NEW DELHI, Dec 26 - The Naga peace process has gained impetus with the surrender of a top National Socialist Council of Nagaland (K-Yung Aung) militant along with 52 other cadres, security agencies said on Saturday.
The surrender of 53 NSCN (K-YA) members on Friday is a major success for the Indian Army, Assam Rifles and the Myanmar Army.
�Starson Lamkang, a Manipuri Naga from Lamkang tribe of National Socialist Council of Nagaland (K-Yung Aung) surrendered on December 25 along with 52 other cadres,� said a top government source.
NSCN (K-YA) is the only Naga faction which has not observed a ceasefire with the security forces and is not part of the ongoing peace talks.
NSCN (K-YA), a major Naga insurgent group with Myanmar and Indian cadres led by Khaplang, abrogated the ceasefire with the Indian Government in 2015.
The group, thereafter, was responsible for a series of violent incidents, extortion and recruitment in the North Eastern region and became the focus of operations by both the Indian Army and the Tatmadaw (Myanmar Army), with extensive area domination, selective intelligence-based targeting of the leadership and overground workers support network, forcing them to shift bases frequently.
After Khaplang, Khango Konyak, an Indian Naga, became the chairman of the outfit in 2017.
There was resentment over this move and by mid-2018, Khango had been ousted and replaced by Yung Aung. Khango Konyak moved with his supporters back to India and joined the ongoing Naga peace process, signing the ceasefire in 2019.
This opened the doors for the remaining Indian-origin leaders and cadres of the NSCN (K-YA) to also join the peace process.
Relentless domination of the India-Myanmar border and the hinterland areas severely restricted the operating space of the insurgents. Their troubles were compounded with the conduct of coordinated operations with the Tatmadaw in 2019 and 2020.
This resulted in clearing out of the NSCN (K-YA) headquarters at Taga and severe restrictions on the camps opposite Nagaland and southern Arunachal Pradesh.
This also resulted in apprehension/surrender of a large number of insurgents and signing of the Memorandum of Settlement by the National Democratic Front of Boroland groups in January, 2020. Communication channels were kept open with tribal groups and civil society organisations as outreach to the Indian-origin leaders and cadres of the NSCN (K-YA) to bring them into the folds of the peace process.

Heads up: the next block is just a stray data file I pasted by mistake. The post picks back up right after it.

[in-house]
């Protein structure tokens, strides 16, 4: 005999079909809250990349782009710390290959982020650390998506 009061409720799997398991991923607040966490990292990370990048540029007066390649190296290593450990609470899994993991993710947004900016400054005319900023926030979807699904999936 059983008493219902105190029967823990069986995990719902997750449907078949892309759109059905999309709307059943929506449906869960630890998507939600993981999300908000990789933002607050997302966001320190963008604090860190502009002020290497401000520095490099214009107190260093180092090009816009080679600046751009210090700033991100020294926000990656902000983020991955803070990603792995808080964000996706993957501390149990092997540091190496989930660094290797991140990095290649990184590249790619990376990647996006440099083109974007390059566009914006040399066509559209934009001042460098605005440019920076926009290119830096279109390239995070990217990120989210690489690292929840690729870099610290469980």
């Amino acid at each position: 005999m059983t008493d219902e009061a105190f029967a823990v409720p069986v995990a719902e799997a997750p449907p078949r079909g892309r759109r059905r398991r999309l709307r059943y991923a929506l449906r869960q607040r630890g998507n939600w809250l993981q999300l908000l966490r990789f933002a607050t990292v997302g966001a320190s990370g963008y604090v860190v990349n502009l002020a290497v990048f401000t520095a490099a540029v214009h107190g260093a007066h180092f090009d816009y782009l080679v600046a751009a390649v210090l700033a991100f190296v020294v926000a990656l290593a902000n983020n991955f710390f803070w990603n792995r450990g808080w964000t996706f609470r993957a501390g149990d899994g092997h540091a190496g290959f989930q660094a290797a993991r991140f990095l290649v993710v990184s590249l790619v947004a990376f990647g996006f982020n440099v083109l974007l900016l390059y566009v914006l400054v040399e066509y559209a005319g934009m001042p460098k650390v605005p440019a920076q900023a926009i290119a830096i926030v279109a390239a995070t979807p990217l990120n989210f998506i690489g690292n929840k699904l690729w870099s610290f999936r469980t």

A dynamic counter-intelligence and counter-terrorism grid was maintained by reorganising the command and control of the security forces under the Inspector General, Assam Rifles (North), at Kohima.
The COVID-19 restrictions on cross-border movement on the India-Myanmar border by the Assam Rifles hit the logistics of the insurgent groups operating in Myanmar. Operational and logistical challenges brought to bear on the group by security forces, forced the leadership to rethink their future course.
Due to difficulties, the group again split in 2020 with Nyemlang Konyak, Niki Sumi and Starson with their cadres breaking away from Yung Aung in July, 2020.
Nyemlang Konyak came overground in September 2020 and joined the NSCN (R). Coordinated operations with the Tatmadaw were launched in October, 2020, specifically targeting the Niki Sumi group which now had shifted their base opposite Phek district in Nagaland.
This pressure resulted in Niki Sumi, Starson and a large number of their cadres coming overground in December, 2020 and expressing willingness to rejoin the peace process.
The surrender was in three phases. On September 27, 2020, Nyemlang Konyak joined the NSCN (R) as a part of the NNPGs. Nikki Sumi surrendered on December 19, 2020 with two individuals without weapons. Finally on December 25, as a follow-up, Starson Lamkang, along with 52 other cadres, surrendered in Phek district of Nagaland.
The surrender has been brought about by deft military diplomacy which saw the Chief of the Army Staff, Gen MM Naravane, proceeding on a visit to Myanmar along with the Foreign Secretary. The visit and subsequent discussions with Myanmar Army and other officials paid rich dividends.
The joint military-diplomatic efforts have led to the break-up of the NSCN K-YA, a group which was involved in the ambush of the Dogra Regiment in Manipur in 2015.
These three leaders were under constant pressure from both the Indian Army and the Myanmar Army apart from frequent attempts of the NSCN K-YA to target them, which forced them to join the peace process.
The coming overground of these prominent leaders and cadres, strengthens the ongoing peace process and creates conditions for an amicable and widely acceptable solution. Many of the leaders are wanted in previous cases by the National Investigation Agency for which the Government would take a call. � IANS